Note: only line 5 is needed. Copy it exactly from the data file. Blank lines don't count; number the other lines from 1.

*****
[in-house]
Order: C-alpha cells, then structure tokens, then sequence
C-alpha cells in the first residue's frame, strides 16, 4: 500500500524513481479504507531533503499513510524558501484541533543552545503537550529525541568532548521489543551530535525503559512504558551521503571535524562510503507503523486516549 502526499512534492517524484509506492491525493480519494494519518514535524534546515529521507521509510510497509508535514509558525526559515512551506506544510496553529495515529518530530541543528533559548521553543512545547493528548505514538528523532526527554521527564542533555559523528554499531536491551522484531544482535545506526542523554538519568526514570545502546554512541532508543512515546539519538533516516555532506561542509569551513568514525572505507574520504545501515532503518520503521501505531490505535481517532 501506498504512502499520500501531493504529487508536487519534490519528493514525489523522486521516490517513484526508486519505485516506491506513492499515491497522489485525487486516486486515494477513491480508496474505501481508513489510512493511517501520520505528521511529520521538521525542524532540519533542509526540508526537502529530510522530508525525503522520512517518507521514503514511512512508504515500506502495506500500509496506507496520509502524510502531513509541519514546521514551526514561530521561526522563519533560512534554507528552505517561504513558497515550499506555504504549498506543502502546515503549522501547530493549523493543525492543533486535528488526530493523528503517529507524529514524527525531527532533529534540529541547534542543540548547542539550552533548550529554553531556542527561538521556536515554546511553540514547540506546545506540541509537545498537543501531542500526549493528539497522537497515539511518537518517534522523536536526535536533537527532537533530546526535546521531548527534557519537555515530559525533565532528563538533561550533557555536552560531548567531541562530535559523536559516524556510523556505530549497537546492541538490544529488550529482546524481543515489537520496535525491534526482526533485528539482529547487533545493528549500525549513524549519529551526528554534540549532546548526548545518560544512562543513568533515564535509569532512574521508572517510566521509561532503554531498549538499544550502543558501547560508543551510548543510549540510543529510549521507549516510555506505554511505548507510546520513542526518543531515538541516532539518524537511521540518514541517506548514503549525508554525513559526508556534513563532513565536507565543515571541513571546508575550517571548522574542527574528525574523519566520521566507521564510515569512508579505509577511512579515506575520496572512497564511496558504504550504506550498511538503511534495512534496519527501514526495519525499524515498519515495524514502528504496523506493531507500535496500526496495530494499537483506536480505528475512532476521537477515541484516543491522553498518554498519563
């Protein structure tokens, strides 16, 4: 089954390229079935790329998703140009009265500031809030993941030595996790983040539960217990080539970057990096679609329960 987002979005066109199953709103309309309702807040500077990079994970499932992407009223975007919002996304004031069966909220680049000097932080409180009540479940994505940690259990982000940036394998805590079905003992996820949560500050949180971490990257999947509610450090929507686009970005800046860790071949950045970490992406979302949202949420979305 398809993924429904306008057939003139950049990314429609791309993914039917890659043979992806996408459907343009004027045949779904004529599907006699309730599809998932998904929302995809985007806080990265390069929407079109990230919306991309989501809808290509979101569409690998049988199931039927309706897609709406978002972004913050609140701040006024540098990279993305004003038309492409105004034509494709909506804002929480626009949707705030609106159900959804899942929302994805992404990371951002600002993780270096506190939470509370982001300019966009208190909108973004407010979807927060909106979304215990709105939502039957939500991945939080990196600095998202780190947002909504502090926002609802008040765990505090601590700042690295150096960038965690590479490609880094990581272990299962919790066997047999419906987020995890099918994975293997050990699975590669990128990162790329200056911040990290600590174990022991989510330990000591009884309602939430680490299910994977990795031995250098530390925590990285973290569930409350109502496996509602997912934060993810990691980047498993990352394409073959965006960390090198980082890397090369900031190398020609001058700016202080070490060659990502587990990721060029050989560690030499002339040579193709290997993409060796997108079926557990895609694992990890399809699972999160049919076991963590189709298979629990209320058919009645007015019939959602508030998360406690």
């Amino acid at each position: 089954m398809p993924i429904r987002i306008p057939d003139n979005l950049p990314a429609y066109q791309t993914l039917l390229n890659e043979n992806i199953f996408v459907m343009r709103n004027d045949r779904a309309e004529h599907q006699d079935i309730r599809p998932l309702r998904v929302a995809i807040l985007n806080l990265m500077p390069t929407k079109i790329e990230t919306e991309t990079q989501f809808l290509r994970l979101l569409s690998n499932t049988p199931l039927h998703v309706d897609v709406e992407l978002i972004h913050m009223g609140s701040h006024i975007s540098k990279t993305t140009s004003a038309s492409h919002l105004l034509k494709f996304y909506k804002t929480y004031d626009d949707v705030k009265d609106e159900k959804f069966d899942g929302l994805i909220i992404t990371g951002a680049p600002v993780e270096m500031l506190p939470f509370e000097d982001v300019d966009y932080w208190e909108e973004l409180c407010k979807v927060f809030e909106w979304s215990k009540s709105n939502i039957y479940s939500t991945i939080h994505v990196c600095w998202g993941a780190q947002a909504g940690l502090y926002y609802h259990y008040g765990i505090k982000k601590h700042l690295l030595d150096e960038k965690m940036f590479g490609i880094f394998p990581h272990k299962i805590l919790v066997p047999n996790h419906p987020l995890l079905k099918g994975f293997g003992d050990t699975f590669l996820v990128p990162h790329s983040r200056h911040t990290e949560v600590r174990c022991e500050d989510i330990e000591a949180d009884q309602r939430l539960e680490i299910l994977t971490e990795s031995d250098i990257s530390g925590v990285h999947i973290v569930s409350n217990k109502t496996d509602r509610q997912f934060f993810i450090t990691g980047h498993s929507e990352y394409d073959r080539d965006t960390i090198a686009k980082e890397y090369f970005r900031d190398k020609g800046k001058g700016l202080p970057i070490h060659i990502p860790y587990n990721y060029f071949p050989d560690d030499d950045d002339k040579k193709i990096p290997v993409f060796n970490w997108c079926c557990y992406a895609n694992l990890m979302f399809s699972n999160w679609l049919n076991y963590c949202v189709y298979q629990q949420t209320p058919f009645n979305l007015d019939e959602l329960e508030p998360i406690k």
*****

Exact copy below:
């Amino acid at each position: 089954m398809p993924i429904r987002i306008p057939d003139n979005l950049p990314a429609y066109q791309t993914l039917l390229n890659e043979n992806i199953f996408v459907m343009r709103n004027d045949r779904a309309e004529h599907q006699d079935i309730r599809p998932l309702r998904v929302a995809i807040l985007n806080l990265m500077p390069t929407k079109i790329e990230t919306e991309t990079q989501f809808l290509r994970l979101l569409s690998n499932t049988p199931l039927h998703v309706d897609v709406e992407l978002i972004h913050m009223g609140s701040h006024i975007s540098k990279t993305t140009s004003a038309s492409h919002l105004l034509k494709f996304y909506k804002t929480y004031d626009d949707v705030k009265d609106e159900k959804f069966d899942g929302l994805i909220i992404t990371g951002a680049p600002v993780e270096m500031l506190p939470f509370e000097d982001v300019d966009y932080w208190e909108e973004l409180c407010k979807v927060f809030e909106w979304s215990k009540s709105n939502i039957y479940s939500t991945i939080h994505v990196c600095w998202g993941a780190q947002a909504g940690l502090y926002y609802h259990y008040g765990i505090k982000k601590h700042l690295l030595d150096e960038k965690m940036f590479g490609i880094f394998p990581h272990k299962i805590l919790v066997p047999n996790h419906p987020l995890l079905k099918g994975f293997g003992d050990t699975f590669l996820v990128p990162h790329s983040r200056h911040t990290e949560v600590r174990c022991e500050d989510i330990e000591a949180d009884q309602r939430l539960e680490i299910l994977t971490e990795s031995d250098i990257s530390g925590v990285h999947i973290v569930s409350n217990k109502t496996d509602r509610q997912f934060f993810i450090t990691g980047h498993s929507e990352y394409d073959r080539d965006t960390i090198a686009k980082e890397y090369f970005r900031d190398k020609g800046k001058g700016l202080p970057i070490h060659i990502p860790y587990n990721y060029f071949p050989d560690d030499d950045d002339k040579k193709i990096p290997v993409f060796n970490w997108c079926c557990y992406a895609n694992l990890m979302f399809s699972n999160w679609l049919n076991y963590c949202v189709y298979q629990q949420t209320p058919f009645n979305l007015d019939e959602l329960e508030p998360i406690k």